Private security company (PSC) firearm holdings merits greater scrutiny, the Small Arms Survey (SAS), a think tank on the subject, says. In a research note released ahead of their annual survey, the SAS says arms held by PSCs may represent but a small fraction of total civilian stockpiles, “yet
the more interesting question is how they relate to certain state security sector holdings…
“Moreover, oversight and transparency regarding their stockpiles is often slim at best. In many
countries, official standards for the management and safeguarding of PSC weapons, as well as for the training of PSC personnel, are non-existent. Confidentiality of internal PSC procedures also makes an evaluation of industry standards and performance particularly difficult,” the research note adds.
They note the private security industry has come under considerable international scrutiny due to the highly publicised role it has played in Afghanistan and Iraq. “Attention has mostly focused on questions concerning governmental oversight and these companies accountability. Comparatively, little has been written on the types and numbers of firearms held by PSCs, especially in countries considered at peace.”
PSCs are defined as legally registered business entities that provide, on a contractual basis, security or military services regardless of whether they operate in situations of conflict. “Information on PSC arms holdings is scarce and lacks precision. States that maintain firearm registration systems do not always distinguish between civilian- and PSC-held firearms. In some countries, PSC employees can carry their personal weapons while on duty, further complicating accounting. In other cases, personnel have been reported to carry illegal—thus unrecorded—firearms. These different factors make it particularly challenging to draw a comprehensive picture of PSC firearm holdings.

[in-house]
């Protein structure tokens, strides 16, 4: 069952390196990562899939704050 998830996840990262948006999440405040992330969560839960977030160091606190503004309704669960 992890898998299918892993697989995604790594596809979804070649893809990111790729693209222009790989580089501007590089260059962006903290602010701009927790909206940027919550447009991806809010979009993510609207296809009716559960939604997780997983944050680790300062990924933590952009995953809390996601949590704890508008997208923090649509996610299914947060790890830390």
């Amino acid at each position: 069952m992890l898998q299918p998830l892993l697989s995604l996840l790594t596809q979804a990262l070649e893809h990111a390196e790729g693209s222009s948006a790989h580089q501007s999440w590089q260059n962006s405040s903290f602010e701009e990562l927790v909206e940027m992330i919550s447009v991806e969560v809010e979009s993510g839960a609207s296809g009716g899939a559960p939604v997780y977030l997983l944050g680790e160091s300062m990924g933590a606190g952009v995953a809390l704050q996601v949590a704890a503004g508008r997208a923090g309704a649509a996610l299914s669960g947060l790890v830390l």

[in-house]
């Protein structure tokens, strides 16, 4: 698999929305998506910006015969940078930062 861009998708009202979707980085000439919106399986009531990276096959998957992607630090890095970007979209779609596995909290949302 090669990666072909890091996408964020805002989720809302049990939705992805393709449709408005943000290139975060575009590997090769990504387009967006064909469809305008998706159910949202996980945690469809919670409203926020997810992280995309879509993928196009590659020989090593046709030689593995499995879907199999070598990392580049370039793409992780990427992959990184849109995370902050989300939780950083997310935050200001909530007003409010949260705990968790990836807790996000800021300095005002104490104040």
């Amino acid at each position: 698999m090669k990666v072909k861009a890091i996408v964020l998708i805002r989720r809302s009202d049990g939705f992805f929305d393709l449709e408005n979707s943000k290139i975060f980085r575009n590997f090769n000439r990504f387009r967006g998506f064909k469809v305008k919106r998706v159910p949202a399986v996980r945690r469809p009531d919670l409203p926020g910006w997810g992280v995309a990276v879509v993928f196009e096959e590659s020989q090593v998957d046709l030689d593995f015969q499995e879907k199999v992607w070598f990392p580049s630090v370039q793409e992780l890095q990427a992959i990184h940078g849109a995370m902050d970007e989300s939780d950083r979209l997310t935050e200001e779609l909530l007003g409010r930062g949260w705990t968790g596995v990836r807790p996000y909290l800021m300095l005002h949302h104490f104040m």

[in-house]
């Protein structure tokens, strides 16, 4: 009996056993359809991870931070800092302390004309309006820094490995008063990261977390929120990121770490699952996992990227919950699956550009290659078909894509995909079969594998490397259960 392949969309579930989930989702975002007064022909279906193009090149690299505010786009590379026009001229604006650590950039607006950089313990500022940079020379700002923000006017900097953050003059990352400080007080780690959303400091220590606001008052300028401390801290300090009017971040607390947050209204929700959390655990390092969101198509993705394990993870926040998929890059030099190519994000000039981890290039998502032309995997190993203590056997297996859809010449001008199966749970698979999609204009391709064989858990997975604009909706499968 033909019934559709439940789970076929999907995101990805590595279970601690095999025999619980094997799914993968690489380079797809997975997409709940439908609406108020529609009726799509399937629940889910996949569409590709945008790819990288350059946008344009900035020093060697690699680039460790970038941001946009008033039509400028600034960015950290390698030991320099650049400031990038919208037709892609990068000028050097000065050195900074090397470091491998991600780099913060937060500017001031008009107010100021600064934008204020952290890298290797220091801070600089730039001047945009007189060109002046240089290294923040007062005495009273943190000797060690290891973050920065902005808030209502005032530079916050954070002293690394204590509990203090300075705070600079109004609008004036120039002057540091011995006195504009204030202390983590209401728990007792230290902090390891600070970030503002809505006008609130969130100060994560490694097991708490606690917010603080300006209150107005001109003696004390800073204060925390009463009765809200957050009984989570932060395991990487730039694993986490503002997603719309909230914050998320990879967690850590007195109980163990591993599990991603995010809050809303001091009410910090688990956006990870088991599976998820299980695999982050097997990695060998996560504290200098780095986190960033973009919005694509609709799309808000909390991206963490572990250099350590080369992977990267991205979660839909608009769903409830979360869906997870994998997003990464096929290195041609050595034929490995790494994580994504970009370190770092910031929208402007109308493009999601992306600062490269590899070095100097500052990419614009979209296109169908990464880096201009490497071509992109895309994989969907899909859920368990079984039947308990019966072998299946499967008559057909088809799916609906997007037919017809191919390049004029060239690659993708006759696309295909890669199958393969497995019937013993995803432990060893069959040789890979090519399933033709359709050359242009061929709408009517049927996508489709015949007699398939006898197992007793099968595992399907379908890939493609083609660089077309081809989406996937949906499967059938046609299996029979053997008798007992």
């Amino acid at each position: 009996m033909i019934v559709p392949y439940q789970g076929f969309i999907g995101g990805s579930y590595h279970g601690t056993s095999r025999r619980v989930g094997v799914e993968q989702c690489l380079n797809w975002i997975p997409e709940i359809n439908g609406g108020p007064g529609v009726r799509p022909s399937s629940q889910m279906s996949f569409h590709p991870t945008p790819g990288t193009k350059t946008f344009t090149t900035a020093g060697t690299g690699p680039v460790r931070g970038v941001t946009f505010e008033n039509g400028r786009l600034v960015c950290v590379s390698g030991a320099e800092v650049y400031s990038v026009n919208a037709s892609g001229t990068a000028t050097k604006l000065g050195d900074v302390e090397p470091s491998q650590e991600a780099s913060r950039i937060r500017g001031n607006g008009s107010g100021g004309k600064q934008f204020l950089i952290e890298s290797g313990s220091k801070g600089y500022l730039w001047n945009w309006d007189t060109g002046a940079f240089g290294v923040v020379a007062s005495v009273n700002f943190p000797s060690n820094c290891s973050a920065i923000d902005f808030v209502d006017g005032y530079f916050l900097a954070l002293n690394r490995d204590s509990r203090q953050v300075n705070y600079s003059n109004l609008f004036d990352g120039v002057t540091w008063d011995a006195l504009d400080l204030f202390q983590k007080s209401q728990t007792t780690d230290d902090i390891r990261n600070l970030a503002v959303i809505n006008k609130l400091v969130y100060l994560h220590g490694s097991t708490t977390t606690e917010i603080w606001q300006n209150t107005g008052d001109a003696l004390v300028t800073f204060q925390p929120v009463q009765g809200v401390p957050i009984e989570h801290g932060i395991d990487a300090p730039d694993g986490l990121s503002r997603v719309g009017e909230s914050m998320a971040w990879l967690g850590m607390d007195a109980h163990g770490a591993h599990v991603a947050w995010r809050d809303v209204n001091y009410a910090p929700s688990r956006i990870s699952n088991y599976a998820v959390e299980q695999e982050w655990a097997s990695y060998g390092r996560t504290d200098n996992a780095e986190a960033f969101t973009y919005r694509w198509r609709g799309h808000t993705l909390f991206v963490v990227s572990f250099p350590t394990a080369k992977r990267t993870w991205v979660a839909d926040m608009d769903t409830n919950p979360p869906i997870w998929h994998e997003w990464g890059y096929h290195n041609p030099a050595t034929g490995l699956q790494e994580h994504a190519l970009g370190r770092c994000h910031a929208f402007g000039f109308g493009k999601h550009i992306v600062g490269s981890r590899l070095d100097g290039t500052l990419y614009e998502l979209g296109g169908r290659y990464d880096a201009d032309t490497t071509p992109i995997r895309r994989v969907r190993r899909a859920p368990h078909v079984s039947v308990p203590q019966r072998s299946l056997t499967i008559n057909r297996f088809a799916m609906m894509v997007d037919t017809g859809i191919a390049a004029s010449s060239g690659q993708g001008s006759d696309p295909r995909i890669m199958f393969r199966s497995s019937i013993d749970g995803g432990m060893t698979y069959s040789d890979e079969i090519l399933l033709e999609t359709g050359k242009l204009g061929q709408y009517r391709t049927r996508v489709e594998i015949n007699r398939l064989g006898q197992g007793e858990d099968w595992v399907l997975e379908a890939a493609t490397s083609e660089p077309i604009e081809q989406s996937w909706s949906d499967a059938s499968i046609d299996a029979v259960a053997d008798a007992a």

“Available reports suggest that generally not all PSC staff carry firearms in countries considered at peace. PSCs in Latin America appear to be more armed than in other regions, but ratios remain systematically below one firearm per employee. A survey of the industry in Europe reveals that the proportion of PSC personnel that is authorised to be armed is about 40% in Bulgaria, just under 25% in Slovenia, Spain and Turkey, and below 10% in Croatia, Germany and Sweden.
“The fact that PSCs exercise a variety of functions, many of which do not necessitate weapon use – such as risk analysis and security advice – explain these relatively low levels of armament. Moreover, PSC personnel who are permitted to carry firearms often do not each have their own
weapon, nor do they always carry one. Guns may be stored in a central armoury and shared
by employees from shift to shift. Conflict-affected areas such as Afghanistan and Iraq experience much higher levels of PSC firearm holdings. In such settings, industry sources argue that maintaining weapon capabilities at least equal or superior to potential attackers’ is crucial.
“In practice, this translates into PSCs being armed at levels comparable to state security forces, as reports of more than three firearms per PSC personnel in Afghanistan illustrate. In contrast, law
enforcement personnel worldwide hold an estimated average 1.2 firearms per officer, while the military generally keep more than one and sometimes as many as ten weapons per soldier.
“Significant differences exist across settings when it comes to the types of weapons used by PSCs. A number of countries actually prohibit PSCs from using firearms on their territory, including the Bahamas, Denmark, Japan, Kenya, the Netherlands, Nigeria, Norway, and the UK. A survey of the industry across 34 European states reveals that the vast majority of PSCs are only allowed to use handguns (pistols and revolvers). Smoothbore firearms (such as shotguns) are authorised in few countries, and almost all European countries prohibit PSCs from using automatic firearms. Fully automatic firearms are also banned from PSC use in Argentina, Brazil, Guatemala, Peru, and South Africa. Exceptions include Angola, where PSCs continue to use AK47 assault rifles. In Turkey, PSCs may use MP5 submachine guns and G3 rifles for the protection of oil refineries, oil wells, and power plants. PSCs operating in Afghanistan and Iraq also operate a wide variety of weapons, including 9mm handguns, 7.62mm assault rifles, as well as general-purpose machine guns.”